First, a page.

OLED stands for "organic light-emitting diode," and AMOLED is a shortcut for "active-matrix organic light-emitting diode." They both are types of display technology that use carbon-based, organic materials to create an image. However, while OLED displays use a simple matrix of electrodes to control current flow through the organic materials, AMOLED displays use a thin-film transistor (TFT) matrix. The key difference is not only the build of the matrix but also brightness, viewing angle, and, what may interest us the most, their power consumption. OLED is more energy efficient than AMOLED, which requires an additional TFT matrix to control the flow.

To sum up, an important difference between LCD and OLED screens is the use of individual LED light bulbs in OLED instead of a single backlight in LCD. The result is better picture quality, but dark colors also use less electricity since less is illuminated on the screen. Pixels light up only when needed, so the power draw of OLED displays will be smaller than others.

How about computer screens? Finding a laptop or monitor with an OLED display is still not common because this technology is quite expensive for large formats. So, of course, in most cases, users can switch to night light settings in Windows or other systems, but they should rather do it to filter out blue light and reduce eye strain than save energy.

In 2021 researchers from Purdue University tested how much OLED displays reduce energy (research from 2021). They tried out several smartphone models with the Android system, like Pixel 2, Moto Z3, Pixel 4, and Pixel 5. Despite not analyzing Apple phones, all of the devices since the iPhone X (2017) feature OLED displays, so the findings are likely to be similar.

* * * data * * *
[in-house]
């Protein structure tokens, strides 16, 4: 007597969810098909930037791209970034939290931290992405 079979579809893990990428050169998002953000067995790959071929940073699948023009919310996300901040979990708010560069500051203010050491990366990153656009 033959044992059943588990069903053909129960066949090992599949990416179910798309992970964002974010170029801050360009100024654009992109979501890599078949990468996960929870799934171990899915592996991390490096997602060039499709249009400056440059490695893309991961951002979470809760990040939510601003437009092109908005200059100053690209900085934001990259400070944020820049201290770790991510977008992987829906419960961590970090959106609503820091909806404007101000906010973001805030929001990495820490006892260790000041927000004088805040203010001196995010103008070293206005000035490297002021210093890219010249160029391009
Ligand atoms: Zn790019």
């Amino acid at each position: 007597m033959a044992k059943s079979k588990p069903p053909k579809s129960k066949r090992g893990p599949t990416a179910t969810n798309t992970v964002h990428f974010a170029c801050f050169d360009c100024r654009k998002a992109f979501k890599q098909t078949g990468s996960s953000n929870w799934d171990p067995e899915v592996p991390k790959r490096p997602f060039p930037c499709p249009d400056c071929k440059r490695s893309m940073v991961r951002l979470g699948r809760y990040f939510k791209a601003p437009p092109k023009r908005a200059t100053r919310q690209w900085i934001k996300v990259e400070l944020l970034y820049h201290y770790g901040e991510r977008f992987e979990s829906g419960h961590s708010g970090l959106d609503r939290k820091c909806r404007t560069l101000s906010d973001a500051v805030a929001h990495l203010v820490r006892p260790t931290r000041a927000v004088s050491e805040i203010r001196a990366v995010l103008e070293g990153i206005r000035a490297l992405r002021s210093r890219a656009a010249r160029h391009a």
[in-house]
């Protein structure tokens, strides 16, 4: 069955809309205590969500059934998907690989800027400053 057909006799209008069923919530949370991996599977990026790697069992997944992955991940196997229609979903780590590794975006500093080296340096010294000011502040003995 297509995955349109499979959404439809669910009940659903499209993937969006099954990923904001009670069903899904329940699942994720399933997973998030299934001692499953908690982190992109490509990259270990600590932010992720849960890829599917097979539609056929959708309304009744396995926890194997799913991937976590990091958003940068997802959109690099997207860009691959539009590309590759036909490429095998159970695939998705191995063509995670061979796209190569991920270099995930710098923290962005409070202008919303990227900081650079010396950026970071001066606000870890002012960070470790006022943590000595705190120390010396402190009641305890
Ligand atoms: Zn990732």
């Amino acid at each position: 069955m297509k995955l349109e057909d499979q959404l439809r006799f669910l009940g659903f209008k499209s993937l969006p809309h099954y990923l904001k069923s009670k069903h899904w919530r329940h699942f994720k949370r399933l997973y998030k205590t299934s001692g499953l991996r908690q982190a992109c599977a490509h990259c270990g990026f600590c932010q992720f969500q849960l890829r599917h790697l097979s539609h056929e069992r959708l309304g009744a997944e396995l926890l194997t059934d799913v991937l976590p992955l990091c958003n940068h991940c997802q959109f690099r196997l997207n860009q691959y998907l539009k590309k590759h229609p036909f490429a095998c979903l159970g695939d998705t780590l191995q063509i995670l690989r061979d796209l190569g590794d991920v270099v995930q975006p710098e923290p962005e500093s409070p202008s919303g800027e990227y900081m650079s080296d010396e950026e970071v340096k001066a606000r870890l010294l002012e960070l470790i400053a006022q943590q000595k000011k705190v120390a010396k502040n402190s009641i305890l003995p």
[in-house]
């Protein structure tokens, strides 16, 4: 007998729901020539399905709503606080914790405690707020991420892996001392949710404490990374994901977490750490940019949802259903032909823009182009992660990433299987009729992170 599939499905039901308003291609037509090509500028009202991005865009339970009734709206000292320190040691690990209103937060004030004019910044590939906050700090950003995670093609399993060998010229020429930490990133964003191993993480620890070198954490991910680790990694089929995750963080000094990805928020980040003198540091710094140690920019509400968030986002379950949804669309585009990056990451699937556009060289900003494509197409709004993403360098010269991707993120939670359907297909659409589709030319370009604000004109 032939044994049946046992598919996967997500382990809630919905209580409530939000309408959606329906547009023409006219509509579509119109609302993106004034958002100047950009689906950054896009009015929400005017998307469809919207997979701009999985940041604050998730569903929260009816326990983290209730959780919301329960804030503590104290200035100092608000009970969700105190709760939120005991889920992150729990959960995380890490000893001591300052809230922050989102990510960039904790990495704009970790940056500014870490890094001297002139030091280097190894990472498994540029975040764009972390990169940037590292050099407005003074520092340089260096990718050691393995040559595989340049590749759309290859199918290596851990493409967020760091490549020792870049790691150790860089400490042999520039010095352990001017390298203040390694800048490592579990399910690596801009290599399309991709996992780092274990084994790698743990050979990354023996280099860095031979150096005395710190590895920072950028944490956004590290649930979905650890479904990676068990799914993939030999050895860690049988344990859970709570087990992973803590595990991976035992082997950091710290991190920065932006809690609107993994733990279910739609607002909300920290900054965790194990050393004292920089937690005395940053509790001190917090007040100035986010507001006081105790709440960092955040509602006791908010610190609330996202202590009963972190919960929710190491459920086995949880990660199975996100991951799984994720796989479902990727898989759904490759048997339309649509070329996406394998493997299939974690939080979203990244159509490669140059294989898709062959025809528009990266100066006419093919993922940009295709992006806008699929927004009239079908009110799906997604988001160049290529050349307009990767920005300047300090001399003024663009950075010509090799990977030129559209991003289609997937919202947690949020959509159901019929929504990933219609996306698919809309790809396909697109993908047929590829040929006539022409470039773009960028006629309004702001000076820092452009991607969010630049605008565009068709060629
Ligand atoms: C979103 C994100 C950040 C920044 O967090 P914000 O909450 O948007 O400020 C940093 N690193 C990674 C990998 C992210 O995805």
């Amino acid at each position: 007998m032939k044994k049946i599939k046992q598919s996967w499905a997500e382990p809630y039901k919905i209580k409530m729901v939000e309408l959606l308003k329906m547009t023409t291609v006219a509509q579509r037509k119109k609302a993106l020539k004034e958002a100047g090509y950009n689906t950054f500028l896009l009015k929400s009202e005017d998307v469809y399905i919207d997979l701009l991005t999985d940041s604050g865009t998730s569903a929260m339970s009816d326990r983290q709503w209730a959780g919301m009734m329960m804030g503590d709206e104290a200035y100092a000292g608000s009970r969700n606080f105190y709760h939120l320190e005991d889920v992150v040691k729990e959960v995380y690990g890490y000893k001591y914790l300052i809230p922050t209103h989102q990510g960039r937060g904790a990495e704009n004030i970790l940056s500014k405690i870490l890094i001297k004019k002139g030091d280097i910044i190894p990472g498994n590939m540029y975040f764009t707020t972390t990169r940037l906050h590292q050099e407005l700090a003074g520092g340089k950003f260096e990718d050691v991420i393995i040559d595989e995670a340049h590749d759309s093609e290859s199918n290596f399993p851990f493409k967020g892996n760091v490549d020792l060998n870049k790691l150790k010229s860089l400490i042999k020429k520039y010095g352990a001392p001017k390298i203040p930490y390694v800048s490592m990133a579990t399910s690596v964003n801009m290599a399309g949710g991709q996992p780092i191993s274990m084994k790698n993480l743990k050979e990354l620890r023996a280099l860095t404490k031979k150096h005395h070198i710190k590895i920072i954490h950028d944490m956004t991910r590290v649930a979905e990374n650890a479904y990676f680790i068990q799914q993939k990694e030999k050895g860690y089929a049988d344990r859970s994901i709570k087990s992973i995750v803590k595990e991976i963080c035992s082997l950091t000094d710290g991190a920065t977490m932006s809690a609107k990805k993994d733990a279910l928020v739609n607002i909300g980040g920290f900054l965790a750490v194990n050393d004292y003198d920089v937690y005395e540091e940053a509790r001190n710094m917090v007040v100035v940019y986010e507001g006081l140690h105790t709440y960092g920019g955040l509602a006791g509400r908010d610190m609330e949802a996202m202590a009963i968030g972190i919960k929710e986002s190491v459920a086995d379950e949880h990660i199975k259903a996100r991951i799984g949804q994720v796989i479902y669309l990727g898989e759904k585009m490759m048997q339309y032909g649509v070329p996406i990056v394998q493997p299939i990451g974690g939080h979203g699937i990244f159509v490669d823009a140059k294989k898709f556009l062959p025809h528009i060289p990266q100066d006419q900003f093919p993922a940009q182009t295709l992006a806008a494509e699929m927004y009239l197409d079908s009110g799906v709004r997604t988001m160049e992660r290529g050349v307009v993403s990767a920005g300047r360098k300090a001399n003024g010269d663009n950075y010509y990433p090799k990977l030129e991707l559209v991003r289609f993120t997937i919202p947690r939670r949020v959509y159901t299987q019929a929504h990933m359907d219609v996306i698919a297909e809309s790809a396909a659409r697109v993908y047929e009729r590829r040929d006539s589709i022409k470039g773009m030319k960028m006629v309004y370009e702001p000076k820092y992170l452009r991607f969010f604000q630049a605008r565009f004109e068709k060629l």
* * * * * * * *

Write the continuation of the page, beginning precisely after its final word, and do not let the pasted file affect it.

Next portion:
Purdue researchers Pranab Dash and Charlie Hu were interested in discovering how much energy does dark mode really saves on Android battery. They examined energy consumption by a few of the most popular smartphone apps like calculator, Google Maps, YouTube, regular phone usage, and Google News App on different brightness levels. After one minute of testing each of those apps in the dark mode at 100 % brightness and the adaptive one, they measured and noted the results.

They discovered that OLED displays consume between 44% and 73% of the total phone's power during light mode at maximum brightness. However, since most people don't use their screens at full brightness, the study also measured the impact of brightness on energy consumption. It gave a surprising battery life figure. Changing from light to dark mode reduces the phone's power consumption by 42% at 100% screen brightness. When the brightness level is 50%, switching from light mode to dark mode saves 9 % of the battery, and when the brightness level is 30%, the saving is only 3 %.

According to researchers, dark mode on an OLED smartphone will save 3 to 9 percent of the power when used at 30 to 50 percent brightness, usually in line with the automatic brightness level.

In summary, the higher the brightness when switching from light mode, the greater the battery savings, both on iOS and Android. However, you will unlikely notice any difference even if you use the dark mode in darkness unless you need it to be at high brightness, such as on a sunny day.

If used properly, there are many benefits to using dark modes on your phone or computer:

  • Undoubtedly, you can reduce eye strain and protect your sight when you watch displays for a longer period and in a dark room.
  • It also improves your sleep by reducing the amount of blue light your screen emits, which is known for interrupting melatonin secretion that helps you fall asleep.
  • It makes it easier on your eyes to see in bright light, which means that it can help you see better when you're outside or near windows where light from outside is shining through (this is especially important for people who wear glasses).